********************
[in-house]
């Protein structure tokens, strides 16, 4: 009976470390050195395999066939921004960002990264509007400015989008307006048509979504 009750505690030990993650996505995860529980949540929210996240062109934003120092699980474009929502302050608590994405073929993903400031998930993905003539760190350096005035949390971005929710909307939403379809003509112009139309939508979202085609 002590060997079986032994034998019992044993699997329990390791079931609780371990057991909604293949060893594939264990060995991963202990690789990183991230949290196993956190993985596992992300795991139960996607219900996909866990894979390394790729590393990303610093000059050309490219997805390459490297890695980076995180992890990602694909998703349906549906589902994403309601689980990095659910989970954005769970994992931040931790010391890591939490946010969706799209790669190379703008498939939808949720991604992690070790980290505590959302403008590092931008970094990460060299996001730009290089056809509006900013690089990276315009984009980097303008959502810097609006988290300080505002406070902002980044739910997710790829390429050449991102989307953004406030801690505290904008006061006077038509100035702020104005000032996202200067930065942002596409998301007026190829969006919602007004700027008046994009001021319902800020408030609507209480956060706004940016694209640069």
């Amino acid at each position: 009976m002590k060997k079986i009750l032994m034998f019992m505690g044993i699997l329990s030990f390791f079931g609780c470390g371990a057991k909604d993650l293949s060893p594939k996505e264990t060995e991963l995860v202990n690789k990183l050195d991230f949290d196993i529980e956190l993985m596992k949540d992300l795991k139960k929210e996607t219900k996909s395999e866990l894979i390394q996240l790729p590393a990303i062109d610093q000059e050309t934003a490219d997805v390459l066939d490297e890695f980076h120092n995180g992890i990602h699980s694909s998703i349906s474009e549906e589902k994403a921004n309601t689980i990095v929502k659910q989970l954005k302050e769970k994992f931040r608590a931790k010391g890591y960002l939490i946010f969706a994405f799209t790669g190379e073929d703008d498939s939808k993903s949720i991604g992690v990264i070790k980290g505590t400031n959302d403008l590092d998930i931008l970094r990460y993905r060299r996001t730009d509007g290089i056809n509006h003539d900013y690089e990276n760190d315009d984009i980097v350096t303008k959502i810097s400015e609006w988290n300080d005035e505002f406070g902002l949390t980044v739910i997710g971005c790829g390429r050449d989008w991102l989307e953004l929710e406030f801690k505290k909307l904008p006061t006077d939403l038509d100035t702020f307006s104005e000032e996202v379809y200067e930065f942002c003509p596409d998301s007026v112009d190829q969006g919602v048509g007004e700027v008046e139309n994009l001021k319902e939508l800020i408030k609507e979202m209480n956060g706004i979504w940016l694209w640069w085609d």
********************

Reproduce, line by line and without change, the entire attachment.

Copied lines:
[in-house]
């Protein structure tokens, strides 16, 4: 009976470390050195395999066939921004960002990264509007400015989008307006048509979504 009750505690030990993650996505995860529980949540929210996240062109934003120092699980474009929502302050608590994405073929993903400031998930993905003539760190350096005035949390971005929710909307939403379809003509112009139309939508979202085609 002590060997079986032994034998019992044993699997329990390791079931609780371990057991909604293949060893594939264990060995991963202990690789990183991230949290196993956190993985596992992300795991139960996607219900996909866990894979390394790729590393990303610093000059050309490219997805390459490297890695980076995180992890990602694909998703349906549906589902994403309601689980990095659910989970954005769970994992931040931790010391890591939490946010969706799209790669190379703008498939939808949720991604992690070790980290505590959302403008590092931008970094990460060299996001730009290089056809509006900013690089990276315009984009980097303008959502810097609006988290300080505002406070902002980044739910997710790829390429050449991102989307953004406030801690505290904008006061006077038509100035702020104005000032996202200067930065942002596409998301007026190829969006919602007004700027008046994009001021319902800020408030609507209480956060706004940016694209640069």
């Amino acid at each position: 009976m002590k060997k079986i009750l032994m034998f019992m505690g044993i699997l329990s030990f390791f079931g609780c470390g371990a057991k909604d993650l293949s060893p594939k996505e264990t060995e991963l995860v202990n690789k990183l050195d991230f949290d196993i529980e956190l993985m596992k949540d992300l795991k139960k929210e996607t219900k996909s395999e866990l894979i390394q996240l790729p590393a990303i062109d610093q000059e050309t934003a490219d997805v390459l066939d490297e890695f980076h120092n995180g992890i990602h699980s694909s998703i349906s474009e549906e589902k994403a921004n309601t689980i990095v929502k659910q989970l954005k302050e769970k994992f931040r608590a931790k010391g890591y960002l939490i946010f969706a994405f799209t790669g190379e073929d703008d498939s939808k993903s949720i991604g992690v990264i070790k980290g505590t400031n959302d403008l590092d998930i931008l970094r990460y993905r060299r996001t730009d509007g290089i056809n509006h003539d900013y690089e990276n760190d315009d984009i980097v350096t303008k959502i810097s400015e609006w988290n300080d005035e505002f406070g902002l949390t980044v739910i997710g971005c790829g390429r050449d989008w991102l989307e953004l929710e406030f801690k505290k909307l904008p006061t006077d939403l038509d100035t702020f307006s104005e000032e996202v379809y200067e930065f942002c003509p596409d998301s007026v112009d190829q969006g919602v048509g007004e700027v008046e139309n994009l001021k319902e939508l800020i408030k609507e979202m209480n956060g706004i979504w940016l694209w640069w085609d």